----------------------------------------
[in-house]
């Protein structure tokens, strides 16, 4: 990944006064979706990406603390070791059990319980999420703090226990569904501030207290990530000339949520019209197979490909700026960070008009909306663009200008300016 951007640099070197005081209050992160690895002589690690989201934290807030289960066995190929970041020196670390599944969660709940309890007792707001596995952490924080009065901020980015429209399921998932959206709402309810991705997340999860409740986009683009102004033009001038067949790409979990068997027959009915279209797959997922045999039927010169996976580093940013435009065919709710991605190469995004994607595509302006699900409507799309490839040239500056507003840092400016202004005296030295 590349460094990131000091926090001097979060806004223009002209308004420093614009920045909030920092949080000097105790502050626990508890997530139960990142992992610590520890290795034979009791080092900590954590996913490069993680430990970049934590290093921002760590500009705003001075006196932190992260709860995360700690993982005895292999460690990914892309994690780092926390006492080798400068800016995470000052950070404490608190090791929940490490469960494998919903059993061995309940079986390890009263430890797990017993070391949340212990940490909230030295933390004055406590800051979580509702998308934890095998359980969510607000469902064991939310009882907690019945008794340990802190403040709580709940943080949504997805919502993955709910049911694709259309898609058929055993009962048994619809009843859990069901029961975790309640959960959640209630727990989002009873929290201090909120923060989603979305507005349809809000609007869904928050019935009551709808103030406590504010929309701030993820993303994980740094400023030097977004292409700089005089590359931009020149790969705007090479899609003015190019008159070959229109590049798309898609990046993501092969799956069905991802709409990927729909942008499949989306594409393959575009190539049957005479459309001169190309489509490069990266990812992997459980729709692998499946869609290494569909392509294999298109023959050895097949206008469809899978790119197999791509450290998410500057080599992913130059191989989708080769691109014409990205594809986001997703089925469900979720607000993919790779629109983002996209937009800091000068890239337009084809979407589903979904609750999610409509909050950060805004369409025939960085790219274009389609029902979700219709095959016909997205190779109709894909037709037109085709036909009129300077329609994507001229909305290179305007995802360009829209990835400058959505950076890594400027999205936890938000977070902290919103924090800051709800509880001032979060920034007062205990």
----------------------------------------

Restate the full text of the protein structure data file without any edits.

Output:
[in-house]
């Protein structure tokens, strides 16, 4: 990944006064979706990406603390070791059990319980999420703090226990569904501030207290990530000339949520019209197979490909700026960070008009909306663009200008300016 951007640099070197005081209050992160690895002589690690989201934290807030289960066995190929970041020196670390599944969660709940309890007792707001596995952490924080009065901020980015429209399921998932959206709402309810991705997340999860409740986009683009102004033009001038067949790409979990068997027959009915279209797959997922045999039927010169996976580093940013435009065919709710991605190469995004994607595509302006699900409507799309490839040239500056507003840092400016202004005296030295 590349460094990131000091926090001097979060806004223009002209308004420093614009920045909030920092949080000097105790502050626990508890997530139960990142992992610590520890290795034979009791080092900590954590996913490069993680430990970049934590290093921002760590500009705003001075006196932190992260709860995360700690993982005895292999460690990914892309994690780092926390006492080798400068800016995470000052950070404490608190090791929940490490469960494998919903059993061995309940079986390890009263430890797990017993070391949340212990940490909230030295933390004055406590800051979580509702998308934890095998359980969510607000469902064991939310009882907690019945008794340990802190403040709580709940943080949504997805919502993955709910049911694709259309898609058929055993009962048994619809009843859990069901029961975790309640959960959640209630727990989002009873929290201090909120923060989603979305507005349809809000609007869904928050019935009551709808103030406590504010929309701030993820993303994980740094400023030097977004292409700089005089590359931009020149790969705007090479899609003015190019008159070959229109590049798309898609990046993501092969799956069905991802709409990927729909942008499949989306594409393959575009190539049957005479459309001169190309489509490069990266990812992997459980729709692998499946869609290494569909392509294999298109023959050895097949206008469809899978790119197999791509450290998410500057080599992913130059191989989708080769691109014409990205594809986001997703089925469900979720607000993919790779629109983002996209937009800091000068890239337009084809979407589903979904609750999610409509909050950060805004369409025939960085790219274009389609029902979700219709095959016909997205190779109709894909037709037109085709036909009129300077329609994507001229909305290179305007995802360009829209990835400058959505950076890594400027999205936890938000977070902290919103924090800051709800509880001032979060920034007062205990």